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I'm using the following circuit: Applied to the motor is 12V, and either high (5V) or low (0V) to each transistor through a 1kΩ resistor. The transistors are TIP 142 and TIP 147. The diodes are 1N5817.

When I apply 0V to R2, R1, and 5V to R3, the motor runs fine; voltage across it is 8-10V. However, whenever I connect 5V OR 0V to R4, the voltage across the motor is 1-2V, and the transistor at R3, starts getting really hot and smoking.

Why does applying anything to R4 cause this?

Circuit

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    \$\begingroup\$ What do you suppose happens when Q4 and Q3 are both on at the same time? \$\endgroup\$ – user253751 Aug 2 '18 at 22:57
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Q1 and Q3 turn ON when you connect +5V to their resistors. Q2 and Q4 turn OFF when you connect +12V to their resistors.

Connecting 5V to R2 or R4 will result in the transistor turning on.

So, if you connect 5V to R3 and less than 12V (or whatever the power supply voltage is) to R4, both transistors turn on creating a short circuit.

If you want to turn off Q2 or Q4, connect their resistors to +12V.

If you want to control the transistors with 5V (a microcontroller or whatever) then you can add two more ttransistors that control Q2 and Q4, like this: modified circuit diagram

Connecting 5V to R6 will turn Q4 on, connecting 5V to R5 will turn Q2 on.

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  • \$\begingroup\$ I'd like to add that (if I understood correctly..) you also shouldn't forget to connect the ground also to the ground of your microcontroller. It's not part of the circuit drawing, so it's easy to forget. \$\endgroup\$ – Niels Oct 2 '15 at 14:03
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Q4 is turned on by the current from its emitter to base. When you have the emitter at +10V and the base at +5 volts, current will flow, about (10 - 5 + 1.4)/1k or 3.6 mA. This is enough to turn on darlington Q4.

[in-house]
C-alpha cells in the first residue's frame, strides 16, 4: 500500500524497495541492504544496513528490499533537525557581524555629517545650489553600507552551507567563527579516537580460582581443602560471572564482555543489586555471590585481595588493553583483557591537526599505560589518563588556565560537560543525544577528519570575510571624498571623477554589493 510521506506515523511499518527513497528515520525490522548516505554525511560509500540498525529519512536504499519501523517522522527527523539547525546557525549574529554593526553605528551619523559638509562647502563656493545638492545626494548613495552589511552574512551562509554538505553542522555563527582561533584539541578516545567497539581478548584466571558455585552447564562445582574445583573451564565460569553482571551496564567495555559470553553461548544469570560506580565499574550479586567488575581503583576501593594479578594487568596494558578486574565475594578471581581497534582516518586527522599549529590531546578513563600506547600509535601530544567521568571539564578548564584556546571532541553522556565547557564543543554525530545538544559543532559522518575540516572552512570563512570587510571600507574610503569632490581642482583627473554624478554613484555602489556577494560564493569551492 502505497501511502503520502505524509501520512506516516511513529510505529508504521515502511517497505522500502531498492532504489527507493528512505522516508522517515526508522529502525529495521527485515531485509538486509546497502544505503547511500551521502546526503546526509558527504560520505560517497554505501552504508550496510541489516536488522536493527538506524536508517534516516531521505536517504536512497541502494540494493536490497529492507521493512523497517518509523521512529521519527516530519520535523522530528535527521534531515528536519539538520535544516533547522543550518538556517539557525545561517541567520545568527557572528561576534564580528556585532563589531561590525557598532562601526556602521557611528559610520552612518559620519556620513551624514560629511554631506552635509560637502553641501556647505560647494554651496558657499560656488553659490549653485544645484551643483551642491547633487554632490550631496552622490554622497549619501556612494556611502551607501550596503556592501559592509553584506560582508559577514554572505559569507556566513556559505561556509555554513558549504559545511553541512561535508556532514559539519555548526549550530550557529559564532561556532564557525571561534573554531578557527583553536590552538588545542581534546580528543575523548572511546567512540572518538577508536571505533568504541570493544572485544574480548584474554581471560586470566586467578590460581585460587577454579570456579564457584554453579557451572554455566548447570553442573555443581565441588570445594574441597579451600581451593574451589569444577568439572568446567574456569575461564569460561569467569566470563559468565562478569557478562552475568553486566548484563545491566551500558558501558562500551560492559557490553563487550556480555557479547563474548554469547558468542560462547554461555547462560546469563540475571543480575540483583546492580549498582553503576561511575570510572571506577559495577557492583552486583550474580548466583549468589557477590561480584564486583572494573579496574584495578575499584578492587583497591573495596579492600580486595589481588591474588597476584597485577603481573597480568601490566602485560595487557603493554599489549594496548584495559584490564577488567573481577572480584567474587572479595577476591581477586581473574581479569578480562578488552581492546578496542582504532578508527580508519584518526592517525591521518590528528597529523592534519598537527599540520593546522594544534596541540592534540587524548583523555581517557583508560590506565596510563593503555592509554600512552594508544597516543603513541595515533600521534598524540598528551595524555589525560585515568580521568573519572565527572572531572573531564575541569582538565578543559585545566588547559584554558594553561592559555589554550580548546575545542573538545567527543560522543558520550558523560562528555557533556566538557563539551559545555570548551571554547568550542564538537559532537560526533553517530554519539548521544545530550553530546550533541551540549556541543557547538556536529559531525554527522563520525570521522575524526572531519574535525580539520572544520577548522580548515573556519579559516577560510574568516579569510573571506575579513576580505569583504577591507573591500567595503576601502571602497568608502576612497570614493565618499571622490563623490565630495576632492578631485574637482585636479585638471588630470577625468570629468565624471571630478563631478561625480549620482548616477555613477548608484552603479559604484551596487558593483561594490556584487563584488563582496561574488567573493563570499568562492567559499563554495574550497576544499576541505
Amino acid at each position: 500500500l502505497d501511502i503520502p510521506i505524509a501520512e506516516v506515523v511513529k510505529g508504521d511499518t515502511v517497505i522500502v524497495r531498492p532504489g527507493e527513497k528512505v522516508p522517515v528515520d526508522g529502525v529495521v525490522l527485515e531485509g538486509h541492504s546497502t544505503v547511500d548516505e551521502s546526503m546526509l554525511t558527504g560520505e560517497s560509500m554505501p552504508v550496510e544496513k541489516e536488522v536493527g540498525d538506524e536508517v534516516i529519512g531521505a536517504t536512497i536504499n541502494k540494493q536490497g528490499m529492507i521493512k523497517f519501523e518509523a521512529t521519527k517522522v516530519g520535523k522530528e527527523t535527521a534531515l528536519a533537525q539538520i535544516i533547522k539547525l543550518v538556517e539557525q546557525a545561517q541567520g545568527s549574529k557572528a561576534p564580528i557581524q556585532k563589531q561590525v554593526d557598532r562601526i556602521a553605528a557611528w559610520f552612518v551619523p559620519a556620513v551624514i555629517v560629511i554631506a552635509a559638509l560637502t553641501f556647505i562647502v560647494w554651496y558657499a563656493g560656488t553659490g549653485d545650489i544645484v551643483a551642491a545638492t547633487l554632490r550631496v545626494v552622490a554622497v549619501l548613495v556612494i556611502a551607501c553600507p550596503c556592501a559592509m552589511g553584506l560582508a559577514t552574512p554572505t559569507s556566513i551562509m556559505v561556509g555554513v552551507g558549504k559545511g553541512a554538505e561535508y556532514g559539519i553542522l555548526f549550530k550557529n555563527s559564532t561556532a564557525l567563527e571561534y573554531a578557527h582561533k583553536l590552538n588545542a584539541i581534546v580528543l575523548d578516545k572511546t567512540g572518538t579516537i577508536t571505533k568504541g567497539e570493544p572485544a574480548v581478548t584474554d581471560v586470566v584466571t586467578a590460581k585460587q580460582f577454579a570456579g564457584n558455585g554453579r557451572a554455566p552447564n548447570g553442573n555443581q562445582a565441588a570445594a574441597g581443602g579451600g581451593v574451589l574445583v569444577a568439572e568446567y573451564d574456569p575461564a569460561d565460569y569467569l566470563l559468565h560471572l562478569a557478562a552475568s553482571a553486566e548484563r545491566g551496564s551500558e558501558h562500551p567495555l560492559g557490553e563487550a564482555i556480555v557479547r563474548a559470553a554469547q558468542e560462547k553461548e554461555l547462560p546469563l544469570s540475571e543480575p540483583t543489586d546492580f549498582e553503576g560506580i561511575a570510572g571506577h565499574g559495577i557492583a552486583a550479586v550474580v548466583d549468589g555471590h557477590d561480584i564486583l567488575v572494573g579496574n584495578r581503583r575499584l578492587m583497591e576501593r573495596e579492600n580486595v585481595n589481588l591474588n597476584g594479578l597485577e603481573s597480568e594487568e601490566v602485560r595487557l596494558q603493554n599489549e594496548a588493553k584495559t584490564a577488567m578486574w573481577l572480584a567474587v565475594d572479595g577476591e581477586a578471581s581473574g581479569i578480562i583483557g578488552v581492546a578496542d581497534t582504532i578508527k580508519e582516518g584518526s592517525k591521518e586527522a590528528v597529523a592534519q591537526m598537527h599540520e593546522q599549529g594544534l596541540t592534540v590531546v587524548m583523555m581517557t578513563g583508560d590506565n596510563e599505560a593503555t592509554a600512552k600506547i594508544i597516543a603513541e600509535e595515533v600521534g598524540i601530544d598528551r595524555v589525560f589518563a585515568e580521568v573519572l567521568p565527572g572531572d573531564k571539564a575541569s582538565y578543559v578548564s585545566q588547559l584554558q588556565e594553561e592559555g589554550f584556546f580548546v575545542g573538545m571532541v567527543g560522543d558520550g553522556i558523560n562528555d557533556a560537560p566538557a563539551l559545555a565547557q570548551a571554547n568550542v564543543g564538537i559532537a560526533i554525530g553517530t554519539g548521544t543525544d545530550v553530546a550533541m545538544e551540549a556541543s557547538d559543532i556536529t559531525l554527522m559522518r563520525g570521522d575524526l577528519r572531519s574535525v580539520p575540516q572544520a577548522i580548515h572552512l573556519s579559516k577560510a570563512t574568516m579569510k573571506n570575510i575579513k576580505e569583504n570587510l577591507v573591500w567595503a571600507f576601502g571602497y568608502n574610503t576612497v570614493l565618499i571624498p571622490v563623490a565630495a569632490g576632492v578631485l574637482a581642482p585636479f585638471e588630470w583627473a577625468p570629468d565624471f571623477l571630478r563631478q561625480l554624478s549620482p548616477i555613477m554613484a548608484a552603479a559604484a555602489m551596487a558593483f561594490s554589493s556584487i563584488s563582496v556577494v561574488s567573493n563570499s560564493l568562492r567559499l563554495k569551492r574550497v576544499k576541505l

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  • \$\begingroup\$ I don't understand, why does that mean applying 0 or 5V to R4 will cause the motor to have a lower voltage across it? \$\endgroup\$ – Amandeep Grewal Feb 4 '12 at 4:53
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    \$\begingroup\$ @AmandeepGrewal What Markrages means is that for the low side (Q1 & Q3) you can use 0v and 5v to turn them on and off. But the high side (Q2 & Q4) needs +12v to turn OFF and something less than about 10v to turn ON. Since both 0V and 5V are less than 10v either voltage will result in the same thing: Q4 turning on. With Q4 and Q3 both on, the result is almost a dead short and lots of current flowing. That current is what causes the heat and smoke. \$\endgroup\$ – user3624 Feb 4 '12 at 5:41
  • \$\begingroup\$ Thanks for that! I now understand the heat issue, and why Q4 turns on with both voltages. \$\endgroup\$ – Amandeep Grewal Feb 4 '12 at 6:04
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I see that your question is old, has already been properly answered and that you have understood why your transistor was burning up. But I felt like complementing the answer anyway.

While this doesn't answer your question, I wanted to point out that there is this BJT H-Bridge design that prevents such situations from occurring.

It gives you control over the motor to move it forward, in reverse, braking and coasting. It also lets you modulate the signal to control speed to a certain frequency. The page says it can handle currents near what you are expecting (5A), with proper heatsinks. But, in my opinion, the nicest feature about that bridge is that it doesn't allow dangerous input combinations that short battery contacts.

The design cleverly achieves that by wiring the control inputs in a way that the diagonal base transistors can never be turned on simultaneously.

See more details in this answer of mine.

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